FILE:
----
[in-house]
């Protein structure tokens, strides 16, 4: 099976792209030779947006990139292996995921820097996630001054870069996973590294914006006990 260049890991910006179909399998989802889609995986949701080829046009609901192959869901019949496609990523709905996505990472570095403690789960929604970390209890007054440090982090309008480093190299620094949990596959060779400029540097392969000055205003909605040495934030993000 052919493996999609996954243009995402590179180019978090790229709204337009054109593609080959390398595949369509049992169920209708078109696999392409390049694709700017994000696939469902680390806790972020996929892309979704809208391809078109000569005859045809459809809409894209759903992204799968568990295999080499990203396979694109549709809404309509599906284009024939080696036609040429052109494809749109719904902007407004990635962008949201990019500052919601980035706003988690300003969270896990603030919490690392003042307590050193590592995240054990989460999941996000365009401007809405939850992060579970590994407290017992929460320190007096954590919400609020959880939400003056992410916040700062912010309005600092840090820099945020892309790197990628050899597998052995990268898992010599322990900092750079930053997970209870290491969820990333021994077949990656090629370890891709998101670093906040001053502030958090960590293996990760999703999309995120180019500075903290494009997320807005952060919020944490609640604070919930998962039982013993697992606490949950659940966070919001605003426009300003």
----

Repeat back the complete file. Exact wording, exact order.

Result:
[in-house]
């Protein structure tokens, strides 16, 4: 099976792209030779947006990139292996995921820097996630001054870069996973590294914006006990 260049890991910006179909399998989802889609995986949701080829046009609901192959869901019949496609990523709905996505990472570095403690789960929604970390209890007054440090982090309008480093190299620094949990596959060779400029540097392969000055205003909605040495934030993000 052919493996999609996954243009995402590179180019978090790229709204337009054109593609080959390398595949369509049992169920209708078109696999392409390049694709700017994000696939469902680390806790972020996929892309979704809208391809078109000569005859045809459809809409894209759903992204799968568990295999080499990203396979694109549709809404309509599906284009024939080696036609040429052109494809749109719904902007407004990635962008949201990019500052919601980035706003988690300003969270896990603030919490690392003042307590050193590592995240054990989460999941996000365009401007809405939850992060579970590994407290017992929460320190007096954590919400609020959880939400003056992410916040700062912010309005600092840090820099945020892309790197990628050899597998052995990268898992010599322990900092750079930053997970209870290491969820990333021994077949990656090629370890891709998101670093906040001053502030958090960590293996990760999703999309995120180019500075903290494009997320807005952060919020944490609640604070919930998962039982013993697992606490949950659940966070919001605003426009300003």